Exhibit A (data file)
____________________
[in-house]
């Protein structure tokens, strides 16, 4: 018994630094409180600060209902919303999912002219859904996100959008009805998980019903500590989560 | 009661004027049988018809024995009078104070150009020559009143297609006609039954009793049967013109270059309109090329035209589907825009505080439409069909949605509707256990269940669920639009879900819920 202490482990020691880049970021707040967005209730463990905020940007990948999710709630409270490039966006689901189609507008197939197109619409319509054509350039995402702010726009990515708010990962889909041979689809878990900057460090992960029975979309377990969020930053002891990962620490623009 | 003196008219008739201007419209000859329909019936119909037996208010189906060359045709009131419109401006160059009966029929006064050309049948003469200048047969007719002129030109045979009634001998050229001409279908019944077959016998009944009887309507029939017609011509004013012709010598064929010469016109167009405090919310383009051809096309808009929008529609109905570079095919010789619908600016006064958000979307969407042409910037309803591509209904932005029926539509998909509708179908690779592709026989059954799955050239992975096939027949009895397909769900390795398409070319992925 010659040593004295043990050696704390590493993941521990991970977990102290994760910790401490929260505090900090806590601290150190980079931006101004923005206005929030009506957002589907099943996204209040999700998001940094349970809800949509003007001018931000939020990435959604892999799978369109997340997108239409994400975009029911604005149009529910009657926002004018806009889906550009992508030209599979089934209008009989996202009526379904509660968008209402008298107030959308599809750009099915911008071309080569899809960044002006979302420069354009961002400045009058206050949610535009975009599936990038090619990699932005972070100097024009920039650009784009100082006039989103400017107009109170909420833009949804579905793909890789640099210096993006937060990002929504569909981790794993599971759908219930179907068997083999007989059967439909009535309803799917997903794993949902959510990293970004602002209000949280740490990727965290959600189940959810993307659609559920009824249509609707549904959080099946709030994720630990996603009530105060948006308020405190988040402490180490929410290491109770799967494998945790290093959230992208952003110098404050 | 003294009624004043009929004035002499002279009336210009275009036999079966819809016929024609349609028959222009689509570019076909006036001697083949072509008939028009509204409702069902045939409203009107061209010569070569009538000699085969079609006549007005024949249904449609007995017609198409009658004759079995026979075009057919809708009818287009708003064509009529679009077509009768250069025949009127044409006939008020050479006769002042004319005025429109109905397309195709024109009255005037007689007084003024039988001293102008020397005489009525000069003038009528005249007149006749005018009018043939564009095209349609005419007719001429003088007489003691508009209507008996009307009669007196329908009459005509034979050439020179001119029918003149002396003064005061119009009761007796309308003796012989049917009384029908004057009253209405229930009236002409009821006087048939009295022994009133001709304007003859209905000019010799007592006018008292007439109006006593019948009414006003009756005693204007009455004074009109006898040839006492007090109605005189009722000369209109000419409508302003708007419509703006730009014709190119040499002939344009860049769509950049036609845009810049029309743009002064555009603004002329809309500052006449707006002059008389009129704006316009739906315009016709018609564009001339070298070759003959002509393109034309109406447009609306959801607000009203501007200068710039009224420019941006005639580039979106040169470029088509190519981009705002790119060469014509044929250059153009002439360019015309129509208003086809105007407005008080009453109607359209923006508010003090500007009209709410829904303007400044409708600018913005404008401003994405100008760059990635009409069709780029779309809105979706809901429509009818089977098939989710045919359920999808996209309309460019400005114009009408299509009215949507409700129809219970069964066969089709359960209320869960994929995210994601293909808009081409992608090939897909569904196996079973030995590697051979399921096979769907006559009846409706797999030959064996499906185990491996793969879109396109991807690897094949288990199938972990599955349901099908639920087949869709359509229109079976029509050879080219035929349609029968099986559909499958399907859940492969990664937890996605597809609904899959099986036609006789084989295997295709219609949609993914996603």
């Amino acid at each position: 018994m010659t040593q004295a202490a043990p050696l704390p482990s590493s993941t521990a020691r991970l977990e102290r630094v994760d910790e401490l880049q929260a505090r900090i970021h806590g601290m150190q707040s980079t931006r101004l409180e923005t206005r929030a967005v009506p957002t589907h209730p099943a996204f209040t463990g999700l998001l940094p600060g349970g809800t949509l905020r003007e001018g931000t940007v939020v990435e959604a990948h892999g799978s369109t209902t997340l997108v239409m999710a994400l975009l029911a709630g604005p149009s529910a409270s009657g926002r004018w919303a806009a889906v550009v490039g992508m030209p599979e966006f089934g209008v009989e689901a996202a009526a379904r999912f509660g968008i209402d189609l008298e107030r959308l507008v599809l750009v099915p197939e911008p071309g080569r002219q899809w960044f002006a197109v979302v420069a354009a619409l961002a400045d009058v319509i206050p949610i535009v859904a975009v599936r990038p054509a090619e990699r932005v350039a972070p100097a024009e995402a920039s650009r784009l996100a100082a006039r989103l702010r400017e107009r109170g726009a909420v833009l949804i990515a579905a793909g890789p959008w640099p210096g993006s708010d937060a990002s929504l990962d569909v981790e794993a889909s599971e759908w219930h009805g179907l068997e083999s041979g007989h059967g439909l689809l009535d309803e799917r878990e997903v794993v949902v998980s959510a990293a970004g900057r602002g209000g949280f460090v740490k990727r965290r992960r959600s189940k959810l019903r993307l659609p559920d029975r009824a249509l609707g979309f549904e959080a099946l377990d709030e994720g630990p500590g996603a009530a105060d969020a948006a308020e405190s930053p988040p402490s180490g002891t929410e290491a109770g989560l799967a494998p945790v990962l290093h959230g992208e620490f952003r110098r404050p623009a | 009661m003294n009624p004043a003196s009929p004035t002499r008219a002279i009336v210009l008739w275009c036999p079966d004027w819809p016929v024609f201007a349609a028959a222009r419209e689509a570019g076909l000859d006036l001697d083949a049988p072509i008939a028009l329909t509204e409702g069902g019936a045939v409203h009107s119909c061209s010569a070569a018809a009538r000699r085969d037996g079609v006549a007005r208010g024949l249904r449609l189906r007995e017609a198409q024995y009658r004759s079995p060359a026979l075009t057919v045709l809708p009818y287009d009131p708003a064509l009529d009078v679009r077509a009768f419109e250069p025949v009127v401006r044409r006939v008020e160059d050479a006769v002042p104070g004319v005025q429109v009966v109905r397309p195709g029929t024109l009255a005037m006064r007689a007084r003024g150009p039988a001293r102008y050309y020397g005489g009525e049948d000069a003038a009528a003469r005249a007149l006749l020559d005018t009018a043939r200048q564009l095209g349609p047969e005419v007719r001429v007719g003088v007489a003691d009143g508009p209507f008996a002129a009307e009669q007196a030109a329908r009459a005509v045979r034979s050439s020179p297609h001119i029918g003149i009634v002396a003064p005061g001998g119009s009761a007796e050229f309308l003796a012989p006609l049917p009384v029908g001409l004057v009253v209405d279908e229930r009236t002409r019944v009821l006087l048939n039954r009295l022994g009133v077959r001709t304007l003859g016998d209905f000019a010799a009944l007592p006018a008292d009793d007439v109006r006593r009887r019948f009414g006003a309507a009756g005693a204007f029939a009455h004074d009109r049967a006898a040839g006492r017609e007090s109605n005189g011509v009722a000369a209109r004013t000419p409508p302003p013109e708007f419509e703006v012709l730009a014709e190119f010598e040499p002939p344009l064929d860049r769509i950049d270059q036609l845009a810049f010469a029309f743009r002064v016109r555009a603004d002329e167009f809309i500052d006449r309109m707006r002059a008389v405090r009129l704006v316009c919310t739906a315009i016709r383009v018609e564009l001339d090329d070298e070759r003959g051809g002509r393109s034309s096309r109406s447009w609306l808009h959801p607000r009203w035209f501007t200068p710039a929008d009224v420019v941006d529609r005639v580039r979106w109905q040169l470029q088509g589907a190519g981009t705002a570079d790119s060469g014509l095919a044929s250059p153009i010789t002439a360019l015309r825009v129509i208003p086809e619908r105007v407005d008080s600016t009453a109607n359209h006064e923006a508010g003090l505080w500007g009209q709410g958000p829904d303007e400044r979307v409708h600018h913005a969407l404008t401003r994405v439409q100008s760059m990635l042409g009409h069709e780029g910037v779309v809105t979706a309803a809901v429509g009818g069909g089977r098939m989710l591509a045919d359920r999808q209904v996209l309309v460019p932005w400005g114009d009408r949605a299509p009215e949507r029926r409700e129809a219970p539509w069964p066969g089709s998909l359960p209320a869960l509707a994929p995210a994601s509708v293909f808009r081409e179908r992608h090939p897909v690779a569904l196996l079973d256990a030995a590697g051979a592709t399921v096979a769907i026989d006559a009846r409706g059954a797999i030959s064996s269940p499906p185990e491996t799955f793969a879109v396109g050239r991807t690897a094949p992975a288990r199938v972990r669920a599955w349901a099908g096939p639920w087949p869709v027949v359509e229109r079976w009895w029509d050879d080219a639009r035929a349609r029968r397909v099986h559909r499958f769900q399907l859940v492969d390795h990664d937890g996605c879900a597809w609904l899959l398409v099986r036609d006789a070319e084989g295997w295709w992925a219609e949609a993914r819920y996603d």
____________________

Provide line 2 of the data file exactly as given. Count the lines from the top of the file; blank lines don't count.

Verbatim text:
């Protein structure tokens, strides 16, 4: 018994630094409180600060209902919303999912002219859904996100959008009805998980019903500590989560 | 009661004027049988018809024995009078104070150009020559009143297609006609039954009793049967013109270059309109090329035209589907825009505080439409069909949605509707256990269940669920639009879900819920 202490482990020691880049970021707040967005209730463990905020940007990948999710709630409270490039966006689901189609507008197939197109619409319509054509350039995402702010726009990515708010990962889909041979689809878990900057460090992960029975979309377990969020930053002891990962620490623009 | 003196008219008739201007419209000859329909019936119909037996208010189906060359045709009131419109401006160059009966029929006064050309049948003469200048047969007719002129030109045979009634001998050229001409279908019944077959016998009944009887309507029939017609011509004013012709010598064929010469016109167009405090919310383009051809096309808009929008529609109905570079095919010789619908600016006064958000979307969407042409910037309803591509209904932005029926539509998909509708179908690779592709026989059954799955050239992975096939027949009895397909769900390795398409070319992925 010659040593004295043990050696704390590493993941521990991970977990102290994760910790401490929260505090900090806590601290150190980079931006101004923005206005929030009506957002589907099943996204209040999700998001940094349970809800949509003007001018931000939020990435959604892999799978369109997340997108239409994400975009029911604005149009529910009657926002004018806009889906550009992508030209599979089934209008009989996202009526379904509660968008209402008298107030959308599809750009099915911008071309080569899809960044002006979302420069354009961002400045009058206050949610535009975009599936990038090619990699932005972070100097024009920039650009784009100082006039989103400017107009109170909420833009949804579905793909890789640099210096993006937060990002929504569909981790794993599971759908219930179907068997083999007989059967439909009535309803799917997903794993949902959510990293970004602002209000949280740490990727965290959600189940959810993307659609559920009824249509609707549904959080099946709030994720630990996603009530105060948006308020405190988040402490180490929410290491109770799967494998945790290093959230992208952003110098404050 | 003294009624004043009929004035002499002279009336210009275009036999079966819809016929024609349609028959222009689509570019076909006036001697083949072509008939028009509204409702069902045939409203009107061209010569070569009538000699085969079609006549007005024949249904449609007995017609198409009658004759079995026979075009057919809708009818287009708003064509009529679009077509009768250069025949009127044409006939008020050479006769002042004319005025429109109905397309195709024109009255005037007689007084003024039988001293102008020397005489009525000069003038009528005249007149006749005018009018043939564009095209349609005419007719001429003088007489003691508009209507008996009307009669007196329908009459005509034979050439020179001119029918003149002396003064005061119009009761007796309308003796012989049917009384029908004057009253209405229930009236002409009821006087048939009295022994009133001709304007003859209905000019010799007592006018008292007439109006006593019948009414006003009756005693204007009455004074009109006898040839006492007090109605005189009722000369209109000419409508302003708007419509703006730009014709190119040499002939344009860049769509950049036609845009810049029309743009002064555009603004002329809309500052006449707006002059008389009129704006316009739906315009016709018609564009001339070298070759003959002509393109034309109406447009609306959801607000009203501007200068710039009224420019941006005639580039979106040169470029088509190519981009705002790119060469014509044929250059153009002439360019015309129509208003086809105007407005008080009453109607359209923006508010003090500007009209709410829904303007400044409708600018913005404008401003994405100008760059990635009409069709780029779309809105979706809901429509009818089977098939989710045919359920999808996209309309460019400005114009009408299509009215949507409700129809219970069964066969089709359960209320869960994929995210994601293909808009081409992608090939897909569904196996079973030995590697051979399921096979769907006559009846409706797999030959064996499906185990491996793969879109396109991807690897094949288990199938972990599955349901099908639920087949869709359509229109079976029509050879080219035929349609029968099986559909499958399907859940492969990664937890996605597809609904899959099986036609006789084989295997295709219609949609993914996603």